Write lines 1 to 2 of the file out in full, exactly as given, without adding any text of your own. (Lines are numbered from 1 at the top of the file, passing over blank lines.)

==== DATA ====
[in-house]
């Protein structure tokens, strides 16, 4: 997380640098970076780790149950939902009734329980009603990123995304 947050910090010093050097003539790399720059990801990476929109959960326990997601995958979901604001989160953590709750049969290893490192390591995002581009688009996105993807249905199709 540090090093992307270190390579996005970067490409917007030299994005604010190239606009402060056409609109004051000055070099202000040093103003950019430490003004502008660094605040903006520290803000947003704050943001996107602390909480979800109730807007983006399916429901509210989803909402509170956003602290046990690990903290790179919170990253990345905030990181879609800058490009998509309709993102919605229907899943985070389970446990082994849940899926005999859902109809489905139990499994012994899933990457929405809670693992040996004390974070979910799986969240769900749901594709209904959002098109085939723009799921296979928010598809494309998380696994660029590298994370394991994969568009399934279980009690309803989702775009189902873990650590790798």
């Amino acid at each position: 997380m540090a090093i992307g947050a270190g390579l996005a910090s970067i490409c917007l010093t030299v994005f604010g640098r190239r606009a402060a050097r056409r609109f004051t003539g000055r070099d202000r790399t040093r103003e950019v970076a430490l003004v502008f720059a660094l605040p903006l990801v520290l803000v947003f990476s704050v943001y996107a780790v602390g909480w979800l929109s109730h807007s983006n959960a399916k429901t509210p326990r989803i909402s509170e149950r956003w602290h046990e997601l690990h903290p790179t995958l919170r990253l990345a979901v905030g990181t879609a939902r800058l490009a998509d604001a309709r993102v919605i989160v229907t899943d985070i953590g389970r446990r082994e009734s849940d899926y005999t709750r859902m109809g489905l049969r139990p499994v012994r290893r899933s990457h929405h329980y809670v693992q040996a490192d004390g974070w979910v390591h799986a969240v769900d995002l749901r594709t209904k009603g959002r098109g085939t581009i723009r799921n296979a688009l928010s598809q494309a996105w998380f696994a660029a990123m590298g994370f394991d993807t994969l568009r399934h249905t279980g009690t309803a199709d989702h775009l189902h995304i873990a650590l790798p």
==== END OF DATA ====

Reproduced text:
[in-house]
């Protein structure tokens, strides 16, 4: 997380640098970076780790149950939902009734329980009603990123995304 947050910090010093050097003539790399720059990801990476929109959960326990997601995958979901604001989160953590709750049969290893490192390591995002581009688009996105993807249905199709 540090090093992307270190390579996005970067490409917007030299994005604010190239606009402060056409609109004051000055070099202000040093103003950019430490003004502008660094605040903006520290803000947003704050943001996107602390909480979800109730807007983006399916429901509210989803909402509170956003602290046990690990903290790179919170990253990345905030990181879609800058490009998509309709993102919605229907899943985070389970446990082994849940899926005999859902109809489905139990499994012994899933990457929405809670693992040996004390974070979910799986969240769900749901594709209904959002098109085939723009799921296979928010598809494309998380696994660029590298994370394991994969568009399934279980009690309803989702775009189902873990650590790798």